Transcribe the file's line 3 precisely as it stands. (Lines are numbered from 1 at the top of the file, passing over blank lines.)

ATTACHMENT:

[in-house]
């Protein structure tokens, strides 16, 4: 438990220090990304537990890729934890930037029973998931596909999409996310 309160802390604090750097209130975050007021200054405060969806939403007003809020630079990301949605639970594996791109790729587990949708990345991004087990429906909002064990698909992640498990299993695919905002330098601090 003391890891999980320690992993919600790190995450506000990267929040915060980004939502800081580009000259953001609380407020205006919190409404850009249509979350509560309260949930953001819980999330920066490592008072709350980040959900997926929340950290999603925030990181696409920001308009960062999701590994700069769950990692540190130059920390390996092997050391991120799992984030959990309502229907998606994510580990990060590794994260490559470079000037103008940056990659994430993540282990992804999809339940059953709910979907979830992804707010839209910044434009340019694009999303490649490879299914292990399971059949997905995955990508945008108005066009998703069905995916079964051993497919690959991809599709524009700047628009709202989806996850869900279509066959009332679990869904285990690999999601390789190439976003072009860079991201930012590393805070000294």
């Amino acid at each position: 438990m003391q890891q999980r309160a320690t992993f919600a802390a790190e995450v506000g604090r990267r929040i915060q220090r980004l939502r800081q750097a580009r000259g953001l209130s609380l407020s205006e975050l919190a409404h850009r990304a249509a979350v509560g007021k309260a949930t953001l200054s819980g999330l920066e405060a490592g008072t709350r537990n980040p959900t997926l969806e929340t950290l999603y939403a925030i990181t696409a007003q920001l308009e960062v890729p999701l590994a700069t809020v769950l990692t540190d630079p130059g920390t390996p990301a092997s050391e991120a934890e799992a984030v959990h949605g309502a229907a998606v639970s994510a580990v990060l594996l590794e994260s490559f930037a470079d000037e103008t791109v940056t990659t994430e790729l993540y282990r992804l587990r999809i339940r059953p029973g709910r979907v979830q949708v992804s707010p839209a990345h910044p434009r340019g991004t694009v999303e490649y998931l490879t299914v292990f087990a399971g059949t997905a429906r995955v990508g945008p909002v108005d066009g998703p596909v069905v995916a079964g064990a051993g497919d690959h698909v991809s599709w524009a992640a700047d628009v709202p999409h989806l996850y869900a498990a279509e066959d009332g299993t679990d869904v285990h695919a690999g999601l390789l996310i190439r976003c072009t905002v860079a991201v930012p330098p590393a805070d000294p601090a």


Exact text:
């Amino acid at each position: 438990m003391q890891q999980r309160a320690t992993f919600a802390a790190e995450v506000g604090r990267r929040i915060q220090r980004l939502r800081q750097a580009r000259g953001l209130s609380l407020s205006e975050l919190a409404h850009r990304a249509a979350v509560g007021k309260a949930t953001l200054s819980g999330l920066e405060a490592g008072t709350r537990n980040p959900t997926l969806e929340t950290l999603y939403a925030i990181t696409a007003q920001l308009e960062v890729p999701l590994a700069t809020v769950l990692t540190d630079p130059g920390t390996p990301a092997s050391e991120a934890e799992a984030v959990h949605g309502a229907a998606v639970s994510a580990v990060l594996l590794e994260s490559f930037a470079d000037e103008t791109v940056t990659t994430e790729l993540y282990r992804l587990r999809i339940r059953p029973g709910r979907v979830q949708v992804s707010p839209a990345h910044p434009r340019g991004t694009v999303e490649y998931l490879t299914v292990f087990a399971g059949t997905a429906r995955v990508g945008p909002v108005d066009g998703p596909v069905v995916a079964g064990a051993g497919d690959h698909v991809s599709w524009a992640a700047d628009v709202p999409h989806l996850y869900a498990a279509e066959d009332g299993t679990d869904v285990h695919a690999g999601l390789l996310i190439r976003c072009t905002v860079a991201v930012p330098p590393a805070d000294p601090a």